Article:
During the Voters First Presidential Forum Monday evening in New Hampshire moderator Jack Heath (Host of “New Hampshire Today” on WGIR-AM) asked former Florida Governor Jeb Bush about Common Core.
Heath: Governor Bush, Common Core curriculum has been controversial here in New Hampshire, standards remain controversial… Should state and local school boards reject any so called national educational standards?
Bush: They should. They should. States ought to create standards, they should be high, they should be state-driven and locally-implemented. The federal government should have no role in the creation of standards, no role in the creation, indirectly or directly, in the creation of content or curriculum.
The federal government’s role in education ought to be to provide support for states that want reform. Governor Jindal has created some amazing reforms in Louisiana, but yet his Title I money can’t be used to enhance those reforms. So the federal government should not have any say as it relates to standards, but we need higher standards, we need robust accountability, school choice, ending social promotion, a comprehensive plan to make sure that more than just a third of our kids are college-and-career-ready.
Bush appears to be back-tracking and distancing himself from the Common Core State Standards, but he can’t run from his record.
- The way he crafted his response shows that he knows Common Core is his achilles heel.
- The moderator asked Bush about “national education standards,” Bush switched to discuss federal standards. These are not the same thing and both are bad. We don’t need top-down standards whether they come from the U.S. Department of Education or special interest groups in Washington, DC.
- Bush said Monday that the feds should have no role in the creation of standards, but lauded the Race to the Top program in 2012. He said Race to the Top helped “change behavior in places that people didn’t expect it would be changed.” He also praised President Obama tapping Arne Duncan as the U.S. Secretary of Education. “Arne Duncan was a great choice. … It could have been a lot worse,” he told EdWeek. I’m not sure how it could be worse… I shudder to think.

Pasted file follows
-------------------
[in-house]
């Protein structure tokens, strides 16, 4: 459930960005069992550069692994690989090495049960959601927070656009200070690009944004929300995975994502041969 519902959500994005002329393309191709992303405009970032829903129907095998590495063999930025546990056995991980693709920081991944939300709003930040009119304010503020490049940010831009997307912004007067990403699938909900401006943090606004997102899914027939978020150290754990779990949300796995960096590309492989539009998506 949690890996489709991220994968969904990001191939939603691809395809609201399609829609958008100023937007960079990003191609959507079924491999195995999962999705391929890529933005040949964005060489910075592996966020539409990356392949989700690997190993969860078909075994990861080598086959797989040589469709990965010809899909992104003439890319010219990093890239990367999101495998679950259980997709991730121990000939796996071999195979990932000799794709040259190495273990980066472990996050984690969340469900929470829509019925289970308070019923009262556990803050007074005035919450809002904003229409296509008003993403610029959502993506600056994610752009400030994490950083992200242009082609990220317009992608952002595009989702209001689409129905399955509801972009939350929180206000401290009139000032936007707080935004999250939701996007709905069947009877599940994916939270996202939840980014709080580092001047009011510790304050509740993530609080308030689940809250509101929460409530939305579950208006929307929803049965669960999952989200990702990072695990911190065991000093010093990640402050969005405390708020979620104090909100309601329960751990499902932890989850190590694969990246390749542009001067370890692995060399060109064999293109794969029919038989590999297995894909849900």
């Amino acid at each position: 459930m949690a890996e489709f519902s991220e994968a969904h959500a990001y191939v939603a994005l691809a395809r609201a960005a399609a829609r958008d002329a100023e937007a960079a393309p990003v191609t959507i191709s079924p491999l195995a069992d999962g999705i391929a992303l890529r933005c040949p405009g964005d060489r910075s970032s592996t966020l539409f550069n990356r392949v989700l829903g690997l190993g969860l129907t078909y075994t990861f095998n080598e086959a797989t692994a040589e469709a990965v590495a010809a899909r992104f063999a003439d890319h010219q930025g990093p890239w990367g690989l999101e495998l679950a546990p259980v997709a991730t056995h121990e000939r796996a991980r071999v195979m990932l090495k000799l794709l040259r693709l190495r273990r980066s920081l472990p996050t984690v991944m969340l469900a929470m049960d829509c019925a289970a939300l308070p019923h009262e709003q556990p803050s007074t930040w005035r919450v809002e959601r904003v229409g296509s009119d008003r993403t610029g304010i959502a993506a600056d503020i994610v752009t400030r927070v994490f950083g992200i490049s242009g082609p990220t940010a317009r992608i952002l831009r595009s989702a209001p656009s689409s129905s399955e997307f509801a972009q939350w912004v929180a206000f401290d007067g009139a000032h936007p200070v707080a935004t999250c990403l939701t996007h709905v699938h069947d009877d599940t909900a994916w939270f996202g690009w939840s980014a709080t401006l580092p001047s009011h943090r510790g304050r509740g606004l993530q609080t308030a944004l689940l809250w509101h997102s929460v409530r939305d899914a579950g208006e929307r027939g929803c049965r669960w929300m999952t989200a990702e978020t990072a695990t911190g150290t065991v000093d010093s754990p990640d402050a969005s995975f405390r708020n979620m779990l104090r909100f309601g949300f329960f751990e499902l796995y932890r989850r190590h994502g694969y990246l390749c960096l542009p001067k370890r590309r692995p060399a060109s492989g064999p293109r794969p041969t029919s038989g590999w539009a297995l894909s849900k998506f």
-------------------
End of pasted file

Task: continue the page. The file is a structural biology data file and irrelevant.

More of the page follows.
- In 2012 Bush also stated he didn’t think the Common Core was “coercive.” “I don’t believe that common core is a federal initiative,” Bush said to EdWeek. “A majority of the Republican governors support this. And we’ll see how the implementation goes. Romney’s view is that standards need to be benchmarked to the world. … Forty-five states and the District of Columbia have signed on to this. … I don’t think it’s coercive.”
- In November of 2014 defended the Common Core, but said states should aim higher. “(T)here is no question we need higher academic standards and – at the local level – diverse high-quality content and curricula. And in my view, the rigor of the Common Core State Standards must be the new minimum in classrooms. For those states choosing a path other than Common Core, I say this: Aim even higher…be bolder…raise standards and ask more of our students and the system,” Bush said during a keynote speech at the Foundation for Educational Excellence’s National Summit. Common Core, Bush stated just a few months ago, should be the baseline in the classroom. So even if a state rejects it, Common Core, in Bush’s mind, should be a template new standards are compared to.
- While Bush states he doesn’t support the federal government creating standards (they didn’t create Common Core so that statement is meaningless anyway) he does support “robust accountability.” Bush supports the reauthorization of No Child Left Behind. He even gave advice to the Obama administration about getting it done.
- Bush’s view of limiting the federal role in education and mine are two completely different things. He mentions a laundry list of items that “we need” these are issues that should be determined at the state and local level. The fact he’s bringing them up in the context of presidential forum is disturbing.